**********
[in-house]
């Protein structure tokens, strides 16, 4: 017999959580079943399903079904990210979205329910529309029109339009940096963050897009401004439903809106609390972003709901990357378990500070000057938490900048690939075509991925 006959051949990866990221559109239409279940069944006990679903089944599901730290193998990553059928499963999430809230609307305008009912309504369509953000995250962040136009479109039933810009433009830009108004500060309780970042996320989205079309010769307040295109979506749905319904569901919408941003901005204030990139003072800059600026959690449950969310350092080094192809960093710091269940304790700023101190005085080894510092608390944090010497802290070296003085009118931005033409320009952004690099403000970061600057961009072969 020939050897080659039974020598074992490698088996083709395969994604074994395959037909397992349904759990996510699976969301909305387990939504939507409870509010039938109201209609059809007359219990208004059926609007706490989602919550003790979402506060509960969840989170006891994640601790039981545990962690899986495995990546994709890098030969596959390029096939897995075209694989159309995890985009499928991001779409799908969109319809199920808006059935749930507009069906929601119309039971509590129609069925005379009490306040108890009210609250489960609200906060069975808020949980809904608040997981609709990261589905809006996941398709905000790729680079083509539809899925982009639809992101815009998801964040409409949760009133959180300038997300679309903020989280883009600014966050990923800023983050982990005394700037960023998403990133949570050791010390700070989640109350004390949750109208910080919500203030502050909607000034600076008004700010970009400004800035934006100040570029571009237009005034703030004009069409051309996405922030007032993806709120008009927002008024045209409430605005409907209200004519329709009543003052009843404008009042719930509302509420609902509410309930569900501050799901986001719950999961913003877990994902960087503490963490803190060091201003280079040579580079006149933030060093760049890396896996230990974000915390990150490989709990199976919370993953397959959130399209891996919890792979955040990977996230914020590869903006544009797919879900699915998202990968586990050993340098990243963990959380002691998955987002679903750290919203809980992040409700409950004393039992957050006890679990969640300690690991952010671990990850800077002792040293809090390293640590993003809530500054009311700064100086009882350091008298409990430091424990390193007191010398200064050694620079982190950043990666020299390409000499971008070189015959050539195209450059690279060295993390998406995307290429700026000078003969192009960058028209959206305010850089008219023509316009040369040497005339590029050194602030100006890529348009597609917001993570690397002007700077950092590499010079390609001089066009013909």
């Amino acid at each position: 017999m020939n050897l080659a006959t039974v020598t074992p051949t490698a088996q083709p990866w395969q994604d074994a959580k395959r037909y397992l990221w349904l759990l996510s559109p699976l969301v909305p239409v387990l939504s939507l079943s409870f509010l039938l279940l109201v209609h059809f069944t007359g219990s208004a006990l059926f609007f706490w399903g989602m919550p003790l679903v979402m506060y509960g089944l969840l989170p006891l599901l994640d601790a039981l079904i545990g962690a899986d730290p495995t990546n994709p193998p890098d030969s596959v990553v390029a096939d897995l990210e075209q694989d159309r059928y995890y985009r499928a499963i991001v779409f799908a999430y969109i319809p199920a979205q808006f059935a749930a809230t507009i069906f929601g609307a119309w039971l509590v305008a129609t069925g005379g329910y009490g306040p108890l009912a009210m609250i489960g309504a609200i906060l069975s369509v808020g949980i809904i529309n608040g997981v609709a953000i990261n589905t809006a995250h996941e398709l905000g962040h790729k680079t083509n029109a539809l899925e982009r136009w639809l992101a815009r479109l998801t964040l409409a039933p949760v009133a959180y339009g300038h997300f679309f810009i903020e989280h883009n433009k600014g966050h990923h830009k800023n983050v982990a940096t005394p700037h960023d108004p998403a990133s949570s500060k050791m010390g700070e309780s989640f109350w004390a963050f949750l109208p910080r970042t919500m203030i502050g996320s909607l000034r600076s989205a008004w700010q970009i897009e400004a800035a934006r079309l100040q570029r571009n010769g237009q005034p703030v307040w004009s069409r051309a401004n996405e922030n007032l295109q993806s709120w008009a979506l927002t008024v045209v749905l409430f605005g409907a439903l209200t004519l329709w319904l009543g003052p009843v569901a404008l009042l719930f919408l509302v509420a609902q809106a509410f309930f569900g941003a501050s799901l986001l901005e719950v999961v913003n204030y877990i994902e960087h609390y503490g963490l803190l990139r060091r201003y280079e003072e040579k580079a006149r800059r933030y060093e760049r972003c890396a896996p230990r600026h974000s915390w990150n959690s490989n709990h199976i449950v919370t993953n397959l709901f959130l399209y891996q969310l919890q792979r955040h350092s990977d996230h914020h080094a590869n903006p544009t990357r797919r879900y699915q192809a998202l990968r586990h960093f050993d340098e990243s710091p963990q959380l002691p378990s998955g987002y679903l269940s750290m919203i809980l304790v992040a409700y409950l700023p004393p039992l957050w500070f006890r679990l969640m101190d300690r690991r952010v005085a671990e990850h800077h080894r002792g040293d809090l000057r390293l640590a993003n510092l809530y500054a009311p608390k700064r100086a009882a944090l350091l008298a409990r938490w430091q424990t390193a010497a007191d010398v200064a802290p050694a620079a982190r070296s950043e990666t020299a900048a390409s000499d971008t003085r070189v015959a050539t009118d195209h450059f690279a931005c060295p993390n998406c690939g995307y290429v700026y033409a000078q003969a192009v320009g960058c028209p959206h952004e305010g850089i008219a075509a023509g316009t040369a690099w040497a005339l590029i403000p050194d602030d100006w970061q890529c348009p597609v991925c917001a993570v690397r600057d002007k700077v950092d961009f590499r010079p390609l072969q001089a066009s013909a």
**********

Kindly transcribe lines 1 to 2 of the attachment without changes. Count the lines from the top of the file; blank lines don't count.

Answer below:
[in-house]
């Protein structure tokens, strides 16, 4: 017999959580079943399903079904990210979205329910529309029109339009940096963050897009401004439903809106609390972003709901990357378990500070000057938490900048690939075509991925 006959051949990866990221559109239409279940069944006990679903089944599901730290193998990553059928499963999430809230609307305008009912309504369509953000995250962040136009479109039933810009433009830009108004500060309780970042996320989205079309010769307040295109979506749905319904569901919408941003901005204030990139003072800059600026959690449950969310350092080094192809960093710091269940304790700023101190005085080894510092608390944090010497802290070296003085009118931005033409320009952004690099403000970061600057961009072969 020939050897080659039974020598074992490698088996083709395969994604074994395959037909397992349904759990996510699976969301909305387990939504939507409870509010039938109201209609059809007359219990208004059926609007706490989602919550003790979402506060509960969840989170006891994640601790039981545990962690899986495995990546994709890098030969596959390029096939897995075209694989159309995890985009499928991001779409799908969109319809199920808006059935749930507009069906929601119309039971509590129609069925005379009490306040108890009210609250489960609200906060069975808020949980809904608040997981609709990261589905809006996941398709905000790729680079083509539809899925982009639809992101815009998801964040409409949760009133959180300038997300679309903020989280883009600014966050990923800023983050982990005394700037960023998403990133949570050791010390700070989640109350004390949750109208910080919500203030502050909607000034600076008004700010970009400004800035934006100040570029571009237009005034703030004009069409051309996405922030007032993806709120008009927002008024045209409430605005409907209200004519329709009543003052009843404008009042719930509302509420609902509410309930569900501050799901986001719950999961913003877990994902960087503490963490803190060091201003280079040579580079006149933030060093760049890396896996230990974000915390990150490989709990199976919370993953397959959130399209891996919890792979955040990977996230914020590869903006544009797919879900699915998202990968586990050993340098990243963990959380002691998955987002679903750290919203809980992040409700409950004393039992957050006890679990969640300690690991952010671990990850800077002792040293809090390293640590993003809530500054009311700064100086009882350091008298409990430091424990390193007191010398200064050694620079982190950043990666020299390409000499971008070189015959050539195209450059690279060295993390998406995307290429700026000078003969192009960058028209959206305010850089008219023509316009040369040497005339590029050194602030100006890529348009597609917001993570690397002007700077950092590499010079390609001089066009013909």